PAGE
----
Yet while the chess players manoeuvre for advantage, human lives are still being consumed—consumed and shat out. As it is the fate of some generations to be destroyed by war, so it seems the fate of the present one to be ground down by politics.
—J.M. Coetzee, Summertime, p. 12
Violence is endemic to civil wars, as much hermeneutically as physically. Violence inheres both in the undertaking to insist on the given at the expense of the insurgent and in the drive to break with the established and imposed. Civil wars, at the outset and in the end, are not foremost about resorting to arms, even as they may quickly gear up to blows. For the struggle to be considered blow-worthy the contrast must be palpable and pressing, and include appeals at least to:
- authority and to accountability
- make-believe and to evidence
- command and to constitutionality
- contempt and to dignity
- violence/violation and to response-ability
- a fantasized past and to a co-composed future
So the struggle, in short, comes down to that between manipulative control, at all cost, and to co-constitutive, interactive engagement. Civil struggles that blow up into full-fledged wars, whether conceptually or materially, require of people, those of the society but also distant observers, to declare one’s commitments, to take sides. Neutrality in the face of impending death and destruction in the final analysis is itself side-taking. In the end, civil wars are conflicts over the contours and coloring, the quality and character of the civil and social life, and the levers of state as their embodiment.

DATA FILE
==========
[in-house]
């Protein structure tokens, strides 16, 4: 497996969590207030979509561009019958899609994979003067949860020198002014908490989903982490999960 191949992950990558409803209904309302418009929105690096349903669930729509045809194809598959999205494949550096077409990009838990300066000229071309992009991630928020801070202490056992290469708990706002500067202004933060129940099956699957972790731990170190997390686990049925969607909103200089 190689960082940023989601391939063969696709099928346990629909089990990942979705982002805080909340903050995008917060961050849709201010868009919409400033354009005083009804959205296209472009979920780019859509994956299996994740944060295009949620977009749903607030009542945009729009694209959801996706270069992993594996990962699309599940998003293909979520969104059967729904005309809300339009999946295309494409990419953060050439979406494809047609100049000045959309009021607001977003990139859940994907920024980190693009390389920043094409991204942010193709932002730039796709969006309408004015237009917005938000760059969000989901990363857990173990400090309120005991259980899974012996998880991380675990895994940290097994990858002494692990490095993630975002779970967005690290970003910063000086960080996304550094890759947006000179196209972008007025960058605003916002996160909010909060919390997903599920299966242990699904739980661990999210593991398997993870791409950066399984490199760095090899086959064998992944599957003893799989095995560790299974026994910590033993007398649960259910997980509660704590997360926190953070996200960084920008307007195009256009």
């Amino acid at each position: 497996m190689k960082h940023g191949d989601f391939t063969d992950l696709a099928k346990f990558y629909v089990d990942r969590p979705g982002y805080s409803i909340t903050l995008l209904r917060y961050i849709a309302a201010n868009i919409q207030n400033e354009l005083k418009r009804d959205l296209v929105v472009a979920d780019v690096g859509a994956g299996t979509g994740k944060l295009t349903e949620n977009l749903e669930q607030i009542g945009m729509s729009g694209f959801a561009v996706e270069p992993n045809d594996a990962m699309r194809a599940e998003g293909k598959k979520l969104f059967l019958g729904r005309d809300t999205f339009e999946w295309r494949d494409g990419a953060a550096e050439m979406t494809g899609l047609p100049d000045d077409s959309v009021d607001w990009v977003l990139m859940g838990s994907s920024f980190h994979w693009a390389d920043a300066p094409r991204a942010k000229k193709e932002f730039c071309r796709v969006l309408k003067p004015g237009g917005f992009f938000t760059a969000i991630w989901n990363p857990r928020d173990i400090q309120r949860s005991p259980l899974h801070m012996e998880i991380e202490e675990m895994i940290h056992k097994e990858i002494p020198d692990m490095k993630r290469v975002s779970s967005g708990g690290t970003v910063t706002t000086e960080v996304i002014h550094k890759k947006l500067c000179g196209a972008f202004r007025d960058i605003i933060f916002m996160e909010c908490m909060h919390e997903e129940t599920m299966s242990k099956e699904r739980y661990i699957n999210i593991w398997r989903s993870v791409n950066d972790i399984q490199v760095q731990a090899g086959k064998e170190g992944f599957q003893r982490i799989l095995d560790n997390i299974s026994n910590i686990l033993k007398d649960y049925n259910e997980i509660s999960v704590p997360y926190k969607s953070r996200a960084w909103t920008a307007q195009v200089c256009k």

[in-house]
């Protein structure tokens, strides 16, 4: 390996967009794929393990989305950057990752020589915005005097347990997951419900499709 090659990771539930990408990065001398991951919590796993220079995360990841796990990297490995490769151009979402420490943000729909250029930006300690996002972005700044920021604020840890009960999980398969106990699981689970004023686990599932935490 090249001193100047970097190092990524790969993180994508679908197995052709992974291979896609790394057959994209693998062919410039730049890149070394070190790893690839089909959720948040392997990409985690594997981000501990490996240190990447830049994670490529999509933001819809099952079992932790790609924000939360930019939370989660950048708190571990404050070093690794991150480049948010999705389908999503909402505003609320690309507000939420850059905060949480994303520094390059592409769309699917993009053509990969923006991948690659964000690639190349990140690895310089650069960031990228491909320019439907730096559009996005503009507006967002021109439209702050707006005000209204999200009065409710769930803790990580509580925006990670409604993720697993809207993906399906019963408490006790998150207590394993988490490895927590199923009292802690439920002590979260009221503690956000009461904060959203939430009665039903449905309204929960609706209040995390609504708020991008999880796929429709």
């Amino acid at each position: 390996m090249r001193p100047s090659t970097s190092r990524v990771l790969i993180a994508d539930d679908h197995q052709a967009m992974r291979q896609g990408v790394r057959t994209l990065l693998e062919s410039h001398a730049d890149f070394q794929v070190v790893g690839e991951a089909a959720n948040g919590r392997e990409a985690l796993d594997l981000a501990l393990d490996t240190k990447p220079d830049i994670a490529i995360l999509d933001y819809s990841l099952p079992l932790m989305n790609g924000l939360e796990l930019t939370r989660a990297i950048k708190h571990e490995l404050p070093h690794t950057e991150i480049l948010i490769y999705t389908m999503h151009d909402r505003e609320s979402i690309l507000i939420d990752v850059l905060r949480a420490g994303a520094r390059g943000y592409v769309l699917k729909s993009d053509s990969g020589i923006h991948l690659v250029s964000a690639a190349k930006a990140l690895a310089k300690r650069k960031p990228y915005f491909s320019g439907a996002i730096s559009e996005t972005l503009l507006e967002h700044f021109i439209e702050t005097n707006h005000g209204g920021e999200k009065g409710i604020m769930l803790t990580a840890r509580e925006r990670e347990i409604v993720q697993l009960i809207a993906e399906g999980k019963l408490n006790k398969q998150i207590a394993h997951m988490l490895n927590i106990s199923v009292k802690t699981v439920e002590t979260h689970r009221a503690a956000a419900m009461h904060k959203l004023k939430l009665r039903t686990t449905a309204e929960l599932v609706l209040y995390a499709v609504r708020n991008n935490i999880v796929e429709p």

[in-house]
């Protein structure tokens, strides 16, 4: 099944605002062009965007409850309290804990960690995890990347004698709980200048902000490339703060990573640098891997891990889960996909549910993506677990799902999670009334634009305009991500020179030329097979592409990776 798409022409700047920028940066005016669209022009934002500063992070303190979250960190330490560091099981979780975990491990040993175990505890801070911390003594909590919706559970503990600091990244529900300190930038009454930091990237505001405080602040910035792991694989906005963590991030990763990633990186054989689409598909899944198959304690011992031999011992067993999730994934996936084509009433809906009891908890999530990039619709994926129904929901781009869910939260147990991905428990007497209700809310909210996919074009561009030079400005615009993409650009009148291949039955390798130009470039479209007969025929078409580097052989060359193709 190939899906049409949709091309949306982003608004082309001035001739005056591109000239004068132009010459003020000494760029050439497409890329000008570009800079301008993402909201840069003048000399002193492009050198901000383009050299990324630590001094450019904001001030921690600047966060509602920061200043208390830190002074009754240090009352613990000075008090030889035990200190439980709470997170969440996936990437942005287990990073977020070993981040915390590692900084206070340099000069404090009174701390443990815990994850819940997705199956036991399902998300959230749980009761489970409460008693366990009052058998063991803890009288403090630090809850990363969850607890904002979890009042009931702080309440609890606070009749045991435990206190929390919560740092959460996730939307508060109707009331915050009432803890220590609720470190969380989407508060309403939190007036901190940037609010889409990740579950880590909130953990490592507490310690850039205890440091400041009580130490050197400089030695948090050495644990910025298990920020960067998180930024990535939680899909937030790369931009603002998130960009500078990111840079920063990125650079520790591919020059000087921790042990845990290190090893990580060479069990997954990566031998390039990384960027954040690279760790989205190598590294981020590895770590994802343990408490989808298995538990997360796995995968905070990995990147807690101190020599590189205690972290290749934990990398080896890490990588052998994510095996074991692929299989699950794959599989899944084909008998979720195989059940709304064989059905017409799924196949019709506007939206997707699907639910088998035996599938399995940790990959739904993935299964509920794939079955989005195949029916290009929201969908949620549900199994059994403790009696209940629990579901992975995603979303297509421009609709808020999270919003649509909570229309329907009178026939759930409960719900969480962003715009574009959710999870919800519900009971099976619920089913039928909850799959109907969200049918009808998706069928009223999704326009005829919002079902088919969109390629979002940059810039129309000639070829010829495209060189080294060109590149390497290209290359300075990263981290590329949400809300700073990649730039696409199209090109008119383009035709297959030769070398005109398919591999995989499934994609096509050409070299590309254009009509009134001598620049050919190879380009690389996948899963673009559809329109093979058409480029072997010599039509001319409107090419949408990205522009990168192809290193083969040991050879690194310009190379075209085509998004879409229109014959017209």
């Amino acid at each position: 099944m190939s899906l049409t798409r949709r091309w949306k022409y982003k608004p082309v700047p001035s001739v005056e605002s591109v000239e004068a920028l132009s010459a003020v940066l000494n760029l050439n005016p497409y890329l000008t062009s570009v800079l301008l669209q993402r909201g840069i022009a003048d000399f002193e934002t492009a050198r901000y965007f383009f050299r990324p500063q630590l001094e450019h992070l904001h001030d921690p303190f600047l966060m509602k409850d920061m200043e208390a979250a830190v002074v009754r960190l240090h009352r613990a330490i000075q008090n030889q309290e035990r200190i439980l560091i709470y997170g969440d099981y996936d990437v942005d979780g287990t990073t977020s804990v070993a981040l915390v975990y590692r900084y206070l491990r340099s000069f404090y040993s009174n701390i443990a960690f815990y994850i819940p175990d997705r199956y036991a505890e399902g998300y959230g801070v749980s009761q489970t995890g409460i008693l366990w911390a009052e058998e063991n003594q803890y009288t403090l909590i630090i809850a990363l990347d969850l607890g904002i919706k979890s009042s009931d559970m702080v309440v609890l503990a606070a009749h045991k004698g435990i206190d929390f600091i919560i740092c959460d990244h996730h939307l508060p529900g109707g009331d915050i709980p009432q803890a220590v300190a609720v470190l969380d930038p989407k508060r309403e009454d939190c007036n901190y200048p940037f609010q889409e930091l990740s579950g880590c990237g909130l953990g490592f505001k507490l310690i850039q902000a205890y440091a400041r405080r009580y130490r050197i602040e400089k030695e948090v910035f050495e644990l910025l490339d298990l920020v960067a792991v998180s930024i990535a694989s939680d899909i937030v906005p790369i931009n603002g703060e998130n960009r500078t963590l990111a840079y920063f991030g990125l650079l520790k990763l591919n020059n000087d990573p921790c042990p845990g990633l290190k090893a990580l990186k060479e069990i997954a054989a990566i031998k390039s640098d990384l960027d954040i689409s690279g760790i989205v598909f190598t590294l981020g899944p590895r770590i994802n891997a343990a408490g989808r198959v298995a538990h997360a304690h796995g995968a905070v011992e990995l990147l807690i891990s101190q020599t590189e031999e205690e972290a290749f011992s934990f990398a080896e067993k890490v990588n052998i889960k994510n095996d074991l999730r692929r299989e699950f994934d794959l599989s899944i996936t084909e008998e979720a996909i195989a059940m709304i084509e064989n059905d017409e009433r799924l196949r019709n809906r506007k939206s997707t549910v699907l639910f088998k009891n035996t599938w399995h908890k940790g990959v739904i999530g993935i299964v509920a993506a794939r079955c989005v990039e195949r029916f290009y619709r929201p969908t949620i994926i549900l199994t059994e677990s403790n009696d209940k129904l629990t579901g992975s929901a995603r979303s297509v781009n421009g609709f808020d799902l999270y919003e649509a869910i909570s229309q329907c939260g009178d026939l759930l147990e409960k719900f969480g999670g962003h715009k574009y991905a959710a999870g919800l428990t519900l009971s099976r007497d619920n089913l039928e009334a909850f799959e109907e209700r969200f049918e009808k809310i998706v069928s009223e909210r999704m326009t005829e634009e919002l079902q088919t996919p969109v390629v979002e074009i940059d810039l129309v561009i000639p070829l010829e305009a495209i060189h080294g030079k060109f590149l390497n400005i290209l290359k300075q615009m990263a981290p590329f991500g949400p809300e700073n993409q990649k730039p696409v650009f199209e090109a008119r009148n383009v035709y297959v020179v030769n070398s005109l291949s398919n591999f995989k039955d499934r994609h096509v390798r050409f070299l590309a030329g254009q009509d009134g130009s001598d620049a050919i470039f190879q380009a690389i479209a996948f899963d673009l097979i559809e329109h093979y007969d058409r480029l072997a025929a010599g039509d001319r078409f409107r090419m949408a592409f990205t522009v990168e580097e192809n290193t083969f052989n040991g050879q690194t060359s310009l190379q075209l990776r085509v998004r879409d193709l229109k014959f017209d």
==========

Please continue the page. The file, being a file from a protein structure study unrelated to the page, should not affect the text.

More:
How do such struggles emerge, enlarge, and manifest in civil wars? What are their prompts, pulses, and products at different times and in different states? What are their expressions and ends? What is “civil” about civil war, and what is not? How might they be anticipated, avoided, justly resolved short of violence, rupture, inevitable dislocation? And, once erupting into conflagration or resolved one way or another, how to forego the cycles of violence that inevitably are fueled by the assertive, dogmatic, persistent digging in by one or both sides in the name of an absolutized Truth and the reach for state power?
We are interested in these questions in their historical manifestations, their contemporary articulations, and their future prognoses.
Applicants are strongly encouraged to contact their respective campus representative on the UCHRI Advisory Committee for guidance in the process.
Applicants must apply online via UCHRI’s FastApps system. Required documents include:
- Curriculum Vitae/Resume of the participant
- Letter of Intent (800 words max) outlining your interest in the topic of civil war (broadly defined) and how a collaborative engagement would contribute to your continued research aims.
Successful applications should clearly demonstrate how the theme would be suitable to collaborative research.
For program-related questions, please contact Suedine Nakano, Program Officer at email@example.com.
For technical assistance with FastApps, contact firstname.lastname@example.org.